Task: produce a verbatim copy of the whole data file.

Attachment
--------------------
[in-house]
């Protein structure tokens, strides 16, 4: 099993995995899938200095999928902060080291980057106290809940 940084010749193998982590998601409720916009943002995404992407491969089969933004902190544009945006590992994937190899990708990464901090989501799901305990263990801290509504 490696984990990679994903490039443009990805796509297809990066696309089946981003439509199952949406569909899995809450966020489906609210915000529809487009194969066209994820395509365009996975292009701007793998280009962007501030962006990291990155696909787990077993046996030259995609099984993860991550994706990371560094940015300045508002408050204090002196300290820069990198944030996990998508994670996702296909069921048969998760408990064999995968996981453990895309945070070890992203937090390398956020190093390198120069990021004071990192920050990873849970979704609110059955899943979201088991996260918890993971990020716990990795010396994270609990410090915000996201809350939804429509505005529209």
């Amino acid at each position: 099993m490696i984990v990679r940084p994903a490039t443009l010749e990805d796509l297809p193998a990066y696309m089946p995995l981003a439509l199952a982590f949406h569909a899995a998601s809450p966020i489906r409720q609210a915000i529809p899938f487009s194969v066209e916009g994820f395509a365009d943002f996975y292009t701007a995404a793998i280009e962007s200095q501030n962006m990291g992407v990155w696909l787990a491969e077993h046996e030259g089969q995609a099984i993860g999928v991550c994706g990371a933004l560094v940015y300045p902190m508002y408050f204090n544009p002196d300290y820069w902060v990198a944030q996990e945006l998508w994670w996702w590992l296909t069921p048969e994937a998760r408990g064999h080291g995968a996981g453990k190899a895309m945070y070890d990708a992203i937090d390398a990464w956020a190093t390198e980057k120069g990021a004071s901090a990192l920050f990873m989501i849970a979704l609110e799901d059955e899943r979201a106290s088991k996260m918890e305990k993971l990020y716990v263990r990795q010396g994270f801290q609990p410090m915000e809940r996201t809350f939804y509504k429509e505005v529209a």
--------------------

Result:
[in-house]
């Protein structure tokens, strides 16, 4: 099993995995899938200095999928902060080291980057106290809940 940084010749193998982590998601409720916009943002995404992407491969089969933004902190544009945006590992994937190899990708990464901090989501799901305990263990801290509504 490696984990990679994903490039443009990805796509297809990066696309089946981003439509199952949406569909899995809450966020489906609210915000529809487009194969066209994820395509365009996975292009701007793998280009962007501030962006990291990155696909787990077993046996030259995609099984993860991550994706990371560094940015300045508002408050204090002196300290820069990198944030996990998508994670996702296909069921048969998760408990064999995968996981453990895309945070070890992203937090390398956020190093390198120069990021004071990192920050990873849970979704609110059955899943979201088991996260918890993971990020716990990795010396994270609990410090915000996201809350939804429509505005529209």
């Amino acid at each position: 099993m490696i984990v990679r940084p994903a490039t443009l010749e990805d796509l297809p193998a990066y696309m089946p995995l981003a439509l199952a982590f949406h569909a899995a998601s809450p966020i489906r409720q609210a915000i529809p899938f487009s194969v066209e916009g994820f395509a365009d943002f996975y292009t701007a995404a793998i280009e962007s200095q501030n962006m990291g992407v990155w696909l787990a491969e077993h046996e030259g089969q995609a099984i993860g999928v991550c994706g990371a933004l560094v940015y300045p902190m508002y408050f204090n544009p002196d300290y820069w902060v990198a944030q996990e945006l998508w994670w996702w590992l296909t069921p048969e994937a998760r408990g064999h080291g995968a996981g453990k190899a895309m945070y070890d990708a992203i937090d390398a990464w956020a190093t390198e980057k120069g990021a004071s901090a990192l920050f990873m989501i849970a979704l609110e799901d059955e899943r979201a106290s088991k996260m918890e305990k993971l990020y716990v263990r990795q010396g994270f801290q609990p410090m915000e809940r996201t809350f939804y509504k429509e505005v529209a």